I don’t really remember growing up with many books in the house. Mom and dad were hard workers, who found little time for serious reading. TV and games took up much of the down time. Besides, it was San Diego, where you were always outside. But by the time I finished doctoral work, I was trained to read, and after 30+ years of writing sermons, I can hardly do anything without a book in hand. I can relate to Anne LaMott, who speaks about devouring books like a person taking vitamins, afraid that otherwise you might become a “gelatinous narcissist” with no possibility of ever becoming thoughtful. I am not exactly sure what she means, but I have similar fears.
I also find it interesting to discover what other people read. Late yesterday, sitting on an Alaska flight to Spokane, a rather plump woman sat down next to me. It’s not the first time I have been squeezed in, and it is not as if my head was smashed against the window. The flight was short, and I had a good book. You can endure almost anything with a good book. Still, I was distracted. I could not help noticing the book she was reading–The Easy Way to Stop Smoking. I knew in this moment we would have a lot in common—sort of like “airmates.”
I couldn’t help but ask her about the book. I have my own addictions, starting with Bark Thins. (The important thing to note is that they are made with dark chocolate). It opened a conversation about her journey with cigarettes, but more, it opened an opportunity to hear about the context of her smoking; her divorce after twelve years of marriage, her failing business, and her present work with software.
Once people know they are sitting next to a pastor, the conversation often includes one’s spiritual journey. She began to share hers, and it is one I have heard repeatedly.
In her youth, Mary (I’ll use this name) came to know God. She even did a short-term mission project for her church, Calvary Chapel, in Eastern Europe. She was serious about her faith, and she was becoming intentional to follow God. But then something happened. She did not go into details, and I did not pry, but coming home, she found herself in a place where God was not there to protect her. Successive letdowns have led to a life where God has become largely irrelevant. Still, as she puts it, “I miss the peace I once had.” She wants to find it again, but after other religious experiences, including a season in a church with its legalisms, she is kind of done. And yet, she isn’t.
This brings me to why I am writing this blog. Setting off for the cabin last night, I started connecting dots. Earlier in the day, I was in church. I love the church. I love the church I am presently serving as an interim teaching pastor. The people could not be more warm and generous. But now I am going to say something rather painful. I am not sure this woman, were she to visit this church, or most churches, would come back. It’s not that the people are uncaring. Most people in churches do care. It’s that many congregations have become so insular with their care. Too many Mary’s get overlooked. They walk in and walk out without people noticing. And frankly, most people might not know what to do with people searching for nicotine relief if they encountered them.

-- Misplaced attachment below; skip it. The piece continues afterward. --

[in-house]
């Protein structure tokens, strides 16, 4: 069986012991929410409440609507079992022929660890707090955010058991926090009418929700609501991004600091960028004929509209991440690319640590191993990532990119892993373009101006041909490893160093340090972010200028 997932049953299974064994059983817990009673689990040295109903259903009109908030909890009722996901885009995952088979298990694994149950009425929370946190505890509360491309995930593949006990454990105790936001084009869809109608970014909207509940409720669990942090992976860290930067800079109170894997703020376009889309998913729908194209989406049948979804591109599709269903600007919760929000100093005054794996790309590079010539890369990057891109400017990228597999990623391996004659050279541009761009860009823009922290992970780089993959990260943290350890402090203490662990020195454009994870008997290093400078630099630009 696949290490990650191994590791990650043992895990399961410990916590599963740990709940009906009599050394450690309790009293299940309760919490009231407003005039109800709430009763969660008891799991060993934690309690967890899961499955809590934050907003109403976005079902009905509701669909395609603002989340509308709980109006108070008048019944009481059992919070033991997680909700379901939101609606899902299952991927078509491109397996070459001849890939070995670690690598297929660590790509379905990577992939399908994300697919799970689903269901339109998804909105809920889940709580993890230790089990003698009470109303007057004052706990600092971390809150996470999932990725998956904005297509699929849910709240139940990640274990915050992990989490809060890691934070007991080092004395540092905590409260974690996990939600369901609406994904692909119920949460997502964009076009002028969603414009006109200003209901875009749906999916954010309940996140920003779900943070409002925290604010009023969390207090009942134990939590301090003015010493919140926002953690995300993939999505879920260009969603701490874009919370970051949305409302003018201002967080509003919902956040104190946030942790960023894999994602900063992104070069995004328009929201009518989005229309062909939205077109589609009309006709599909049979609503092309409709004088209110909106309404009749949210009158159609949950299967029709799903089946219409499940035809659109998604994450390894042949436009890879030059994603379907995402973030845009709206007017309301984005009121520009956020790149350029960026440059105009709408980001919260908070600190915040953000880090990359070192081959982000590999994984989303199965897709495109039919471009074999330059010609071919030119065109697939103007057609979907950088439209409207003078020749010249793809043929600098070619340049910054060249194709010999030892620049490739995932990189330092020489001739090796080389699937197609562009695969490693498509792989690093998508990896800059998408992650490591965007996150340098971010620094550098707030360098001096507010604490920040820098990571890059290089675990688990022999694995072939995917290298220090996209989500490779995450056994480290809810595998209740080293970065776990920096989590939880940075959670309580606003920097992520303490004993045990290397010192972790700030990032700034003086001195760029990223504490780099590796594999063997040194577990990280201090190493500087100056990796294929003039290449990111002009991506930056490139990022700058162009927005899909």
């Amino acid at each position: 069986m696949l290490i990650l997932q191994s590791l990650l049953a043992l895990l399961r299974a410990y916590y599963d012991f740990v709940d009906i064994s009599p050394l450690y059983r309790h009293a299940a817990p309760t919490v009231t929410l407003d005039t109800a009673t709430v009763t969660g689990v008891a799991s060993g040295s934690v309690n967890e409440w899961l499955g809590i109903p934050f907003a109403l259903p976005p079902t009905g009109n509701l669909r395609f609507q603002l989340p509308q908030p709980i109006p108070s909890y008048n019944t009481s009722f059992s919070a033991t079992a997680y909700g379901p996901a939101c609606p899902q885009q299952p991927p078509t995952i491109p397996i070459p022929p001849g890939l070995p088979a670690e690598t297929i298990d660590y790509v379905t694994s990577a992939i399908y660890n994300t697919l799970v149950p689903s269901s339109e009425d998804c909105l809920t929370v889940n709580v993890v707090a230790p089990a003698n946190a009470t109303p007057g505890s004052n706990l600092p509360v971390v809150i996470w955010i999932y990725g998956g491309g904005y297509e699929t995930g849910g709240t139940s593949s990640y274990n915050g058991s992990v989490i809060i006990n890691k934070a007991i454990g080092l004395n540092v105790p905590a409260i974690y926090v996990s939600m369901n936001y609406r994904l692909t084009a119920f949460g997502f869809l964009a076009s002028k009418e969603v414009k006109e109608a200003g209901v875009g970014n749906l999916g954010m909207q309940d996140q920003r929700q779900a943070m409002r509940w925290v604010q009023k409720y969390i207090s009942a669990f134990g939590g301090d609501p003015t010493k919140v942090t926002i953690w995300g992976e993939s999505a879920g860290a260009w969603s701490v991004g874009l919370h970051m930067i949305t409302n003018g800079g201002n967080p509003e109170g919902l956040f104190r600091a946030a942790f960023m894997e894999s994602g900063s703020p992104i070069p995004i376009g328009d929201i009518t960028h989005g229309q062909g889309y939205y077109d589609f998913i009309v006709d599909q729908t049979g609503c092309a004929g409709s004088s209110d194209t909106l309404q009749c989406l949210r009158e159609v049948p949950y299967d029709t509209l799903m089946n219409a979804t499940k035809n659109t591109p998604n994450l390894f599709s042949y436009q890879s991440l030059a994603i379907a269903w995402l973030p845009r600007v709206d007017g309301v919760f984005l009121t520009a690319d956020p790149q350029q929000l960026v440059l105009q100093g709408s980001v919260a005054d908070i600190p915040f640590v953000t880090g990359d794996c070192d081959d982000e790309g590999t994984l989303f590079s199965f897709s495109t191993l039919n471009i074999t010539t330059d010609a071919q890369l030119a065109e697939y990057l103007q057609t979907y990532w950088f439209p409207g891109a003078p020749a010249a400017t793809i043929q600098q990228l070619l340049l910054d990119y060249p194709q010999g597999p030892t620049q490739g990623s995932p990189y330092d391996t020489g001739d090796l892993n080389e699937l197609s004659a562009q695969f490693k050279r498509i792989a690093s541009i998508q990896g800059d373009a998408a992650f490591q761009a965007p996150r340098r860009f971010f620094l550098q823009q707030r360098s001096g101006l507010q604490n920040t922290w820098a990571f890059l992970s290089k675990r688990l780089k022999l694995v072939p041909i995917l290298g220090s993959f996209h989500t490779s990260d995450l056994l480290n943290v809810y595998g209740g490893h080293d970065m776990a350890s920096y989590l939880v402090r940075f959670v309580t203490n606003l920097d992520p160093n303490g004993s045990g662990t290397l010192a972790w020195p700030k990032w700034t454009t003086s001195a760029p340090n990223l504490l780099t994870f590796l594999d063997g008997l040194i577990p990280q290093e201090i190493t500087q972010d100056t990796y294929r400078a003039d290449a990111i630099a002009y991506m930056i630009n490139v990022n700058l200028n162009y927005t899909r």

Over time, congregations, if they are not careful, can become full of themselves and lose sight of their mission. They forget that we do not exist for ourselves, but for others. But the “others” are seldom invited. If they do find their way on their own, they may feel like they have stepped in to a family reunion, complete with code words. They may not hear what they need to hear in services—people getting up and sharing stories of how God showed up in their lives and did something miraculous. Stories of profound grace. Stories of how people discovered that God’s ways are not our ways—and thank God for this! Stories that confirm that God never lets us down. As I told Mary, I live on three truths—God is good in everything He does; is none other than wise in everything He plans; and is able to do whatever He wills.
Too often, people like Mary hear music that lives in the past, and missionary reports that say little about the present. Too many reports today are domesticated and trivial. It’s rare to hear someone share how God is working through them on some global front, advancing the kingdom of God in striking ways to take on spiritual enemies.
And yes, we pastors often contribute to the problem. We have become too domesticated. Our preaching is often neutered of great spiritual power. As this woman shared with me, she got tired of going to church and hearing superficial messages, cute stories, and everything is good. Her sense of the church is that everyone is living in a protective bubble, and not challenged to think too hard. God gave me some openings to hopefully correct her image of God–telling her that for all of our letting go–God never lets go of us.
Looking back, I did not get very far in my book on this flight. God had a divine encounter. Such encounters are always far better than the best read, even if it is Anne Lamott’s.